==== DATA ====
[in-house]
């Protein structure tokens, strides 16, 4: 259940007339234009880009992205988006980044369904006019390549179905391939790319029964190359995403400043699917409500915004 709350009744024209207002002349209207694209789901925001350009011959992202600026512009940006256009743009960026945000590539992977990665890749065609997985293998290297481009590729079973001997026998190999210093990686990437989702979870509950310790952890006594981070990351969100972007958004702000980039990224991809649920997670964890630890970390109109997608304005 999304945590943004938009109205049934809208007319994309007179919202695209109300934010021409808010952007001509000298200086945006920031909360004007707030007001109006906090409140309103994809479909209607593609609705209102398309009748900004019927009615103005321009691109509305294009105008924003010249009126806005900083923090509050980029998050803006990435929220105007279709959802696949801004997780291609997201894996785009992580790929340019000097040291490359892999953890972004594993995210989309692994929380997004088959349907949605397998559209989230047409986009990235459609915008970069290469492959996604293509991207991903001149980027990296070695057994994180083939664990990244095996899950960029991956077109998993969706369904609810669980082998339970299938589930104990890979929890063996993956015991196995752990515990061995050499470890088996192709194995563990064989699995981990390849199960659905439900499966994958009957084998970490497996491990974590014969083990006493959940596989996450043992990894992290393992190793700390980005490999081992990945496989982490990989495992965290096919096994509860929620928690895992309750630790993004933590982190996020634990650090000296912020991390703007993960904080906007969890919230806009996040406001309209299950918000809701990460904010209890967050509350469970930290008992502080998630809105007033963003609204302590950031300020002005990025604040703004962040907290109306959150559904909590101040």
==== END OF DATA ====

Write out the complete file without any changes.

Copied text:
[in-house]
């Protein structure tokens, strides 16, 4: 259940007339234009880009992205988006980044369904006019390549179905391939790319029964190359995403400043699917409500915004 709350009744024209207002002349209207694209789901925001350009011959992202600026512009940006256009743009960026945000590539992977990665890749065609997985293998290297481009590729079973001997026998190999210093990686990437989702979870509950310790952890006594981070990351969100972007958004702000980039990224991809649920997670964890630890970390109109997608304005 999304945590943004938009109205049934809208007319994309007179919202695209109300934010021409808010952007001509000298200086945006920031909360004007707030007001109006906090409140309103994809479909209607593609609705209102398309009748900004019927009615103005321009691109509305294009105008924003010249009126806005900083923090509050980029998050803006990435929220105007279709959802696949801004997780291609997201894996785009992580790929340019000097040291490359892999953890972004594993995210989309692994929380997004088959349907949605397998559209989230047409986009990235459609915008970069290469492959996604293509991207991903001149980027990296070695057994994180083939664990990244095996899950960029991956077109998993969706369904609810669980082998339970299938589930104990890979929890063996993956015991196995752990515990061995050499470890088996192709194995563990064989699995981990390849199960659905439900499966994958009957084998970490497996491990974590014969083990006493959940596989996450043992990894992290393992190793700390980005490999081992990945496989982490990989495992965290096919096994509860929620928690895992309750630790993004933590982190996020634990650090000296912020991390703007993960904080906007969890919230806009996040406001309209299950918000809701990460904010209890967050509350469970930290008992502080998630809105007033963003609204302590950031300020002005990025604040703004962040907290109306959150559904909590101040």